TERRE HAUTE —
Andrew is a teenager with many problems.
His dad is cheating on his mom, and as a result, he loses his focus in high school and his grades are suffering — which could affect his college scholarship.
He learns his girlfriend is pregnant.
Weighed down by many burdens, Andrew falls into a deep depression and sees only one way out — he kills himself.
That was the scenario in “Dead Serious About Life,” a play/musical about the problems and choices teenagers face. An Ohio-based not-for-profit Christian group, Mishpachah Inc., performed the play Saturday and Sunday at Northview High School.
The production deals with teen suicide, pregnancy, abortion, bullying, sex, peer pressure, self- mutilation and much more.
The main goal of “Dead Serious” is to prevent teen suicide.
Susan Treash, who helped organize the showing of the production at Northview, hopes that teens who see the play realize “there is hope and there is help out there.”
The story begins when Todd and Stephanie, a brother and sister, are left alone for a weekend and decide to host a big party. It’s through the party that the audience learns about the variety of characters in the performance.
Justin O’Neil portrays Andrew, the teenager who decides to end his life. O’Neil wanted to perform in the play because as a teenager, he has seen “firsthand all these problems that kids my age deal with — myself included.”
A lot of kids “don’t really know there’s another way out besides cutting themselves or taking their own lives,” he said.
Through the play, “We let kids know there is a better way. You can tell people about your problems,” he said. “There are so many people who will listen — teachers, counselors at school, parents — if they aren’t part of the problem.”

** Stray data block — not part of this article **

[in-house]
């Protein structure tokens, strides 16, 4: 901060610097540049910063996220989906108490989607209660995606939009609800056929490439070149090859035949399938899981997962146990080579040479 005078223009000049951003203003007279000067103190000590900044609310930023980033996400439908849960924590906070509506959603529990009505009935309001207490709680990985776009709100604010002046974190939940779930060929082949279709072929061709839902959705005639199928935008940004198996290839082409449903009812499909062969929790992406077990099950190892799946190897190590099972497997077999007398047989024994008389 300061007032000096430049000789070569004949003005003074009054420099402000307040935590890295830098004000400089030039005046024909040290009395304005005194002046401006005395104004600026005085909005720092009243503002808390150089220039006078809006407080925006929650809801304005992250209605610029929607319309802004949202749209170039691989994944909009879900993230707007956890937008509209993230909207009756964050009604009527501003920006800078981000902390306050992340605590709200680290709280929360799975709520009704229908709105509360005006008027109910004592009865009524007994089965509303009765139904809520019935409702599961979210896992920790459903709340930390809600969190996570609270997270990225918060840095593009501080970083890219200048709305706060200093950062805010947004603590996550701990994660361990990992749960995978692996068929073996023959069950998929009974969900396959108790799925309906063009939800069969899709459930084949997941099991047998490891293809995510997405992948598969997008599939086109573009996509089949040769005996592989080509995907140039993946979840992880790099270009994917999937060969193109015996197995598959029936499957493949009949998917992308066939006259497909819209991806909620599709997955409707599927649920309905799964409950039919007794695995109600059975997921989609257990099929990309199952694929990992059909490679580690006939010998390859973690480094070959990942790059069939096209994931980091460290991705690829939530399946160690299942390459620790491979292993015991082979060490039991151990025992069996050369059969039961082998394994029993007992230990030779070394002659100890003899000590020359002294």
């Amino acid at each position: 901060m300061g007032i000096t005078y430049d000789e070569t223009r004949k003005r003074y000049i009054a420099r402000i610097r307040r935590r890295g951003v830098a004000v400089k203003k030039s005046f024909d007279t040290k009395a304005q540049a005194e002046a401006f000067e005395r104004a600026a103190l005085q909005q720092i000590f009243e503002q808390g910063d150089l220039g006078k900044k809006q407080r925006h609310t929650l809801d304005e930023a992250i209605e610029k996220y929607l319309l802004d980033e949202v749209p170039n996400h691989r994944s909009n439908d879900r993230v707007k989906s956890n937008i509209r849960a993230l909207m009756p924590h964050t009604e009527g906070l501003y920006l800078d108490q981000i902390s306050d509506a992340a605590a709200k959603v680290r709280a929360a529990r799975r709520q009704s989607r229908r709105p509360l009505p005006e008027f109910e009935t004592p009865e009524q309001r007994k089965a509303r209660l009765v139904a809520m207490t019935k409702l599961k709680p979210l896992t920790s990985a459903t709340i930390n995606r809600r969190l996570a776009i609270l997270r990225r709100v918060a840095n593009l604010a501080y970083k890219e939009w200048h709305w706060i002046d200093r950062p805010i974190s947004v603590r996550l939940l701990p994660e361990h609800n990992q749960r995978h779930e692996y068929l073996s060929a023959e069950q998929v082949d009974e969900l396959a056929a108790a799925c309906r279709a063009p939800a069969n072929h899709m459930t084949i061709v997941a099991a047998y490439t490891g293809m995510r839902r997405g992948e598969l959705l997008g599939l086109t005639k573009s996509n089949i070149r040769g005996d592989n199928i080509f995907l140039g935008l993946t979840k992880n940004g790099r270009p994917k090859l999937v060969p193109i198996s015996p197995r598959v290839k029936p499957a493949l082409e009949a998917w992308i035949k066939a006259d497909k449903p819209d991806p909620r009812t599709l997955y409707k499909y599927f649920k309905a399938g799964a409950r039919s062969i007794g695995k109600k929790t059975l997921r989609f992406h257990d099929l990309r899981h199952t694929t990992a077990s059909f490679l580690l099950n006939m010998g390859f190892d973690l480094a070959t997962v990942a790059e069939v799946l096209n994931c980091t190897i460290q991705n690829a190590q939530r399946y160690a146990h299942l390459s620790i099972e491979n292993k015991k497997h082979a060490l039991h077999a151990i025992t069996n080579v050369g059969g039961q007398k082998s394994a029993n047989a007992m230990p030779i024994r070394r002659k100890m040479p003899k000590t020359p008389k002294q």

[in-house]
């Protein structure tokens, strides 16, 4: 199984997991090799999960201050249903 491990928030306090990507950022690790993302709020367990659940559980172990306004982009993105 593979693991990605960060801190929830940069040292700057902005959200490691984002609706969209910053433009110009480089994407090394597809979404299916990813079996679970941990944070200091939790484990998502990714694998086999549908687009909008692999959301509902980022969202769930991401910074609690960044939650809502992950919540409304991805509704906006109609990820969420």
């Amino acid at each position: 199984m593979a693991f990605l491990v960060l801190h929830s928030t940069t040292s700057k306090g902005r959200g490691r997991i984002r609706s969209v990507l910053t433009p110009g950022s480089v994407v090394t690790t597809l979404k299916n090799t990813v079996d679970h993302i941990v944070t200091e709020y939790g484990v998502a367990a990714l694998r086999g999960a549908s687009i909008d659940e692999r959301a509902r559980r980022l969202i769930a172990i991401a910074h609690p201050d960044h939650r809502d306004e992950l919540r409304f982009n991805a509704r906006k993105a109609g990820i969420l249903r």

Also, being part of a church “provides you with this community of people who can help you through the stuff you are dealing with,” O’Neil said.
Another performer, Rachel Sullivan, plays the character of Emily, who is shy, introverted and bullied by others at the party, which was her first. Andrew was “pretty much her only friend,” she explained
Sullivan wanted to be involved with “Dead Serious” because she wants to be part of changing lives, she said.
Cory Evans portrays the character Zack, an arrogant basketball player who bullies others. After the suicide, Zack feels badly about not being there for Andrew and not being aware that his friend was hurting.
While Zack’s father has been obsessed with his son’s success in athletics, Zack realizes there is more to life than playing basketball.
Evans said when he saw the play two years ago, he was experiencing his own dark times. “I knew I had to do this,” he said.
Madison MacKinnon plays Heidi, the “ho” at the party, who sleeps around with different guys. Heidi is promiscuous because it’s a way for her to get love and affection. Heidi’s parents don’t care about her and are not around, MacKinnon explained.
MacKinnon saw the play in seventh grade and “it changed my life.” She was considering suicide herself, but the play made her realize the tremendous hurt that suicide would cause those she loved.
Among those who saw the play over the weekend was Mannah Mace, 16, a Clay County high school student.
It helped open her eyes and realize that her peers really are dealing with those kinds of issues. “I need to be willing to help them get through rough times and not just stand back and do nothing,” Mace said.
She wants to be a friend who listens and talks to those who are hurting and tells them that everything will get better.
Mace said the students in the play “did a fantastic job” portraying real-life problems.
Mace’s brother, Asher, 14, said the play reminded him that he needs to make wise choices in his life.
It also helped him realize how he can help others deal with tough situations and make the right decisions, he said.
Sue Loughlin can be reached at 812-231-4235 or firstname.lastname@example.org.